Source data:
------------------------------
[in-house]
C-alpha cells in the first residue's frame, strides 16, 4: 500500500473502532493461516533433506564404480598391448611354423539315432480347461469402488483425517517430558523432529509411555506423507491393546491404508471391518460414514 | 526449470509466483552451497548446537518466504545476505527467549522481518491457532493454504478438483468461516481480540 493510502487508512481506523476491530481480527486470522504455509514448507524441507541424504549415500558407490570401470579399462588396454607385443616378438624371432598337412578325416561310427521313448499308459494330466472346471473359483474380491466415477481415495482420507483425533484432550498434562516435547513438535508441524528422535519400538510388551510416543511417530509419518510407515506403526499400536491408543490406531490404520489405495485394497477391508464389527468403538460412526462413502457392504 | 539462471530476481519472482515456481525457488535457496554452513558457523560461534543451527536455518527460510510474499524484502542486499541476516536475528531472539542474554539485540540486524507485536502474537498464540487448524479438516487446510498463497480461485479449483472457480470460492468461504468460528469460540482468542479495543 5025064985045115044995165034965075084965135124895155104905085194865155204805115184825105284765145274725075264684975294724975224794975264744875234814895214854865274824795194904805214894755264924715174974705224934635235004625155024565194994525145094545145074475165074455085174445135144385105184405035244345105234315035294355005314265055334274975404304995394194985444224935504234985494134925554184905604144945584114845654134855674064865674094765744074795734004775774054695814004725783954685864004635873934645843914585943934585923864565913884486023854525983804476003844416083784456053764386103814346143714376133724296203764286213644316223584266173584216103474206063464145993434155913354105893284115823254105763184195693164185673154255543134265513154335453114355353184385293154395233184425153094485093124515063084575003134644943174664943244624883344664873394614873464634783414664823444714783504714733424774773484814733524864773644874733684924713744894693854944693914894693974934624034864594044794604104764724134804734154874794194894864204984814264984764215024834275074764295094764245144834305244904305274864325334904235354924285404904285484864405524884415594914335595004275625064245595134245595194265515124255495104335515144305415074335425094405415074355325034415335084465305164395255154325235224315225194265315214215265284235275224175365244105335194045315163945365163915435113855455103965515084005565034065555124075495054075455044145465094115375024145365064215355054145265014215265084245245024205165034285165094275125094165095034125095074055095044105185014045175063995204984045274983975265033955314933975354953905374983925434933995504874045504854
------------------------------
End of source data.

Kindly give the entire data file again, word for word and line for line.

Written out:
[in-house]
C-alpha cells in the first residue's frame, strides 16, 4: 500500500473502532493461516533433506564404480598391448611354423539315432480347461469402488483425517517430558523432529509411555506423507491393546491404508471391518460414514 | 526449470509466483552451497548446537518466504545476505527467549522481518491457532493454504478438483468461516481480540 493510502487508512481506523476491530481480527486470522504455509514448507524441507541424504549415500558407490570401470579399462588396454607385443616378438624371432598337412578325416561310427521313448499308459494330466472346471473359483474380491466415477481415495482420507483425533484432550498434562516435547513438535508441524528422535519400538510388551510416543511417530509419518510407515506403526499400536491408543490406531490404520489405495485394497477391508464389527468403538460412526462413502457392504 | 539462471530476481519472482515456481525457488535457496554452513558457523560461534543451527536455518527460510510474499524484502542486499541476516536475528531472539542474554539485540540486524507485536502474537498464540487448524479438516487446510498463497480461485479449483472457480470460492468461504468460528469460540482468542479495543 5025064985045115044995165034965075084965135124895155104905085194865155204805115184825105284765145274725075264684975294724975224794975264744875234814895214854865274824795194904805214894755264924715174974705224934635235004625155024565194994525145094545145074475165074455085174445135144385105184405035244345105234315035294355005314265055334274975404304995394194985444224935504234985494134925554184905604144945584114845654134855674064865674094765744074795734004775774054695814004725783954685864004635873934645843914585943934585923864565913884486023854525983804476003844416083784456053764386103814346143714376133724296203764286213644316223584266173584216103474206063464145993434155913354105893284115823254105763184195693164185673154255543134265513154335453114355353184385293154395233184425153094485093124515063084575003134644943174664943244624883344664873394614873464634783414664823444714783504714733424774773484814733524864773644874733684924713744894693854944693914894693974934624034864594044794604104764724134804734154874794194894864204984814264984764215024834275074764295094764245144834305244904305274864325334904235354924285404904285484864405524884415594914335595004275625064245595134245595194265515124255495104335515144305415074335425094405415074355325034415335084465305164395255154325235224315225194265315214215265284235275224175365244105335194045315163945365163915435113855455103965515084005565034065555124075495054075455044145465094115375024145365064215355054145265014215265084245245024205165034285165094275125094165095034125095074055095044105185014045175063995204984045274983975265033955314933975354953905374983925434933995504874045504854